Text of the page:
The Mac version of this app support iTunes, QuickTime, Spotify, and VLC Media Player.  It can be used even when the media app is run in the background, meaning your can be typing an email or moving about and not have to actively be using iTunes or any of the other apps.  Flutter can only be used to run one of

Flutter is great, but it may feel awkward at first. Also, you may look weird if you try this in public. (image from

those apps at a time, and it will tell you in a notification which app it is controlling.  When you switch media apps, Flutter will pop up the notification acknowledging the change.  I do like this pop-up, but I wish it had a way to integrate with Growl instead and pop up with the rest of my notifications.

You can set Flutter to turn on when you login, but Flutter also has the option to be running without the webcam active.  This is a great setting to save battery life and not having to turn Flutter on manually every time I wanted to watch a movie or listen to a song.

Flutter is not fully baked yet, as the app makers note it is in the early stages of development.  The clearest example of this is that Flutter only supports one gesture: an open palm in front of the camera to pause or play your media.  For this app to be better, it needs more gestures.  I’m sure we can expect more gestures in the future, perhaps like raising or lowering of my hands to raise and lower the volume, or other gestures to rewind and fast forward songs.  I commend also the starting lineup that Flutter supports; iTunes and QuickTime make sense, and Spotify and VLC (two very popular Mac media apps) are great additions.  Hopefully we’ll see other media apps, like MPlayerX (my personal video player choice) will be added in the future, or even control of web videos like YouTube.  On an aesthetic note, I’d like to see the Flutter app have an option for a black & white menubar icon rather than the colored option.  Lastly, because the app uses your camera, your Mac will run hotter and use more of your battery while the camera is active.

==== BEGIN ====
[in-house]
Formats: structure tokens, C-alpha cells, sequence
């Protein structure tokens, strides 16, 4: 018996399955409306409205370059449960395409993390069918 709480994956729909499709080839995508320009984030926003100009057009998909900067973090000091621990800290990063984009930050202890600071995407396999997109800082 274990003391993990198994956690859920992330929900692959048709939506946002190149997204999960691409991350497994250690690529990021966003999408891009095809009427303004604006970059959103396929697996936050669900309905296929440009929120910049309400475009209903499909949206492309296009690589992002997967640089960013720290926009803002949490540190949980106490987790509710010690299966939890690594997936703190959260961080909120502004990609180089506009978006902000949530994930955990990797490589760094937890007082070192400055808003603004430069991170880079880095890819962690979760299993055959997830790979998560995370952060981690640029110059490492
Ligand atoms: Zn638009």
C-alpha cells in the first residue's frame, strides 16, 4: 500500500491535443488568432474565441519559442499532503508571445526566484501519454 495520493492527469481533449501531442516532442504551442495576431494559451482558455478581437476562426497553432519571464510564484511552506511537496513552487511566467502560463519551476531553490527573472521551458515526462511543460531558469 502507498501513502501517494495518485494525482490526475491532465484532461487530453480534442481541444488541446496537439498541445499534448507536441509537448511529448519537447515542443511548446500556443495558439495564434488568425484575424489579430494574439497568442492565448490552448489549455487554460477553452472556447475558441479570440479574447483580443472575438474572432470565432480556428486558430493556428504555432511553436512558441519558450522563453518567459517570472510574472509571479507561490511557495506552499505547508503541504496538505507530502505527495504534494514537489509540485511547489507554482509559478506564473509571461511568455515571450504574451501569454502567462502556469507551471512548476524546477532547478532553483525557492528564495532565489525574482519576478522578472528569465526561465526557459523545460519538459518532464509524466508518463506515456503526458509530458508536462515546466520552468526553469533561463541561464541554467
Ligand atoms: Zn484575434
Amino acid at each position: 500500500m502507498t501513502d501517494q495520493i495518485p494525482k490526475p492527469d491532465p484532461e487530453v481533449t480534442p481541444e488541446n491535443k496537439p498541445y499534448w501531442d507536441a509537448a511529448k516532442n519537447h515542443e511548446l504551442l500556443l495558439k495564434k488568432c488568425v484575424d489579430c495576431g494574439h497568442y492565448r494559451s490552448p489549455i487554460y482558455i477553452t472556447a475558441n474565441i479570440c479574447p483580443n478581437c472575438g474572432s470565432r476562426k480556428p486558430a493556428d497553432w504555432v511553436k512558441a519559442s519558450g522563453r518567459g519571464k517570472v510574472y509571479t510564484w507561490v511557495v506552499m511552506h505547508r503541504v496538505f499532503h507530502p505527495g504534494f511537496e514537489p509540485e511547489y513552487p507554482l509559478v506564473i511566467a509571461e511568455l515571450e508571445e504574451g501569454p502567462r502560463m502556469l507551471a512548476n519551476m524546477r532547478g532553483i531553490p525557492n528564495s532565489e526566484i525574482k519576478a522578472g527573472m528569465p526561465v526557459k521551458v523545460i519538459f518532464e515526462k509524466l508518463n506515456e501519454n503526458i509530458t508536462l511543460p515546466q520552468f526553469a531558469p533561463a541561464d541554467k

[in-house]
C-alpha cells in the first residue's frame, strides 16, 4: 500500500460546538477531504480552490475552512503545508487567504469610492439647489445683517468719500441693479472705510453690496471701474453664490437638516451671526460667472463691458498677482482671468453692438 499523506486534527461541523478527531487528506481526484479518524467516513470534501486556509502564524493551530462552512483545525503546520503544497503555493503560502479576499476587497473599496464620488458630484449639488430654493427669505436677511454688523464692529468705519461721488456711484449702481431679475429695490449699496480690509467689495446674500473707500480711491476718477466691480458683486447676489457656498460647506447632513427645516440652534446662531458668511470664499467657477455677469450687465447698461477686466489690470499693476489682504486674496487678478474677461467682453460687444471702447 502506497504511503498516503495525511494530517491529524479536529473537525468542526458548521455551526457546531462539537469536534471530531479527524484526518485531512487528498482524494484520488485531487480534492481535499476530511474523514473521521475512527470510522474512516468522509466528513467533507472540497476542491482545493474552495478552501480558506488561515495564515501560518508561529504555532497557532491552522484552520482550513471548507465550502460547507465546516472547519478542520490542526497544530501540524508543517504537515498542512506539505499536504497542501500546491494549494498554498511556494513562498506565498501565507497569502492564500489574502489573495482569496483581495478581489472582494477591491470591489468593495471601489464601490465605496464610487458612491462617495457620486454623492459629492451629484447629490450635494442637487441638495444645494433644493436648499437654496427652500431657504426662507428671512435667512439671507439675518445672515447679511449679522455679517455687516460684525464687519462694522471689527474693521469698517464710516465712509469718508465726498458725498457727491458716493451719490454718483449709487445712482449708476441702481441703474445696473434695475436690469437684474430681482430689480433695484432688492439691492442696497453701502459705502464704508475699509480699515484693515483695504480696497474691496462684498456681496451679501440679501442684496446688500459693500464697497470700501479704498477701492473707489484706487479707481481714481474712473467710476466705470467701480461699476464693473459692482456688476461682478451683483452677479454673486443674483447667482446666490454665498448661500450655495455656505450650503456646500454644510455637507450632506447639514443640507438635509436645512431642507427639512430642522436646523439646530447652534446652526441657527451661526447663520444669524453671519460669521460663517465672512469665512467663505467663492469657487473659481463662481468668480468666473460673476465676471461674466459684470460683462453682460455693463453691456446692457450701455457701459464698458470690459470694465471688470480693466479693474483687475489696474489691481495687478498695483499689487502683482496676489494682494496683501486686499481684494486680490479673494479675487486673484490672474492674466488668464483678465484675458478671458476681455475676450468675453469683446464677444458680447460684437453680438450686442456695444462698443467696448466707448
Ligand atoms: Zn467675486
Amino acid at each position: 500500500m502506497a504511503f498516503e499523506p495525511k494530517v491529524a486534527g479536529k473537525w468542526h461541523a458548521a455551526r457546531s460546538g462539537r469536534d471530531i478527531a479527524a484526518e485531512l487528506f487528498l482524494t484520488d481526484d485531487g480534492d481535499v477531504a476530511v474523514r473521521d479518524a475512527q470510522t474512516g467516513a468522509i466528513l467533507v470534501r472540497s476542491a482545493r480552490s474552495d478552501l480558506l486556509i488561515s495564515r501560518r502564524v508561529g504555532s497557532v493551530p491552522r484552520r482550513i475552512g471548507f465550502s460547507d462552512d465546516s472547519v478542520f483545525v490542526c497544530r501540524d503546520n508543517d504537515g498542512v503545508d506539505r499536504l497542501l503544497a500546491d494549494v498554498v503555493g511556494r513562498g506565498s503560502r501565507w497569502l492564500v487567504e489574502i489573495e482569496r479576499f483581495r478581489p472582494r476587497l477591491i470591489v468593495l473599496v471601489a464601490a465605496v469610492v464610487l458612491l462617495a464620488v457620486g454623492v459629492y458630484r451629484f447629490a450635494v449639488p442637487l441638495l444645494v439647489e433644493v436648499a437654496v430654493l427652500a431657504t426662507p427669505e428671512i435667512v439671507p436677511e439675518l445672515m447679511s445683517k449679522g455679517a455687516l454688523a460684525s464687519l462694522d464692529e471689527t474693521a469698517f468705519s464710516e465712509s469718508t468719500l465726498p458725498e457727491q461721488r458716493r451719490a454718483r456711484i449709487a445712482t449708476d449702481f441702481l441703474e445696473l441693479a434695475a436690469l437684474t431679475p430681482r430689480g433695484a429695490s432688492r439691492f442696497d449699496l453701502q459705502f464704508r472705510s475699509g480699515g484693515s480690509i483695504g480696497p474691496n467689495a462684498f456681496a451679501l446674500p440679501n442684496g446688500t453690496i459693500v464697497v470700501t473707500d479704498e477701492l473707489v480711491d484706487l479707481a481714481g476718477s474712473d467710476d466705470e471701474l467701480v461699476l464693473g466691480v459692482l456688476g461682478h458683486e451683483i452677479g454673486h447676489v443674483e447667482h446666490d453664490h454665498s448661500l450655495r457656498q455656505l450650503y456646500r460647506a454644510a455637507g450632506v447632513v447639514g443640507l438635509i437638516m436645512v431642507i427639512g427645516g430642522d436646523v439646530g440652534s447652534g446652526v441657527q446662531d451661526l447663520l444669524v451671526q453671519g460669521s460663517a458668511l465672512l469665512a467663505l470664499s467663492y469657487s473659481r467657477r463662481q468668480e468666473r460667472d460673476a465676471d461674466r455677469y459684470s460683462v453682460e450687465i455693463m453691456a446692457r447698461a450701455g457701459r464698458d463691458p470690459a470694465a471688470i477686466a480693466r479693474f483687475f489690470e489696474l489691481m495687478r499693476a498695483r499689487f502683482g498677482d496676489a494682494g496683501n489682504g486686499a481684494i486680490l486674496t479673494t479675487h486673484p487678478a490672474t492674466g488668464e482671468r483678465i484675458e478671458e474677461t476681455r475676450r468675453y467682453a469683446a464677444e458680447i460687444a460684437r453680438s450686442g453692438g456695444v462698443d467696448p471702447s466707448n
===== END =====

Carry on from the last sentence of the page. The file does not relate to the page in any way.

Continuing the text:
Whatever the future holds for Flutter is certainly bright and makes for a futuristic like feel to the Mac.  Flutter is available for Mac OS 10.6 and higher (Snow Leopard and later).  Flutter also runs on Windows 7, but it should be noted that the Windows 7 client only supports iTunes, Spotify and Windows Media Player (why it does not support VLC and QuickTime for Windows, I do not know).  It is currently in Alpha stages and is free from the Mac App Store and from their website,

If you have any questions, comments, or suggestions about this or any other topic, leave a comment below or email me at  You can also check me out on Facebook, Twitter, and YouTube by hitting the buttons on the top of your screen.  And check out my Google Plus.  Thanks!

App of the Week: Found

Cloud management apps are a new category of programs that are really gaining steam.  These apps are made to help users sort through the many cloud services they use to find files they need.  People who use these services, which include Dropbox, Google Docs, Microsoft Office Live, Evernote, and more, don’t like spending long hours searching for that one paper or picture they remember saving but can’t remember where they put it.  Recently, the app Found has garnered a lot of attention on the Mac for its abilities.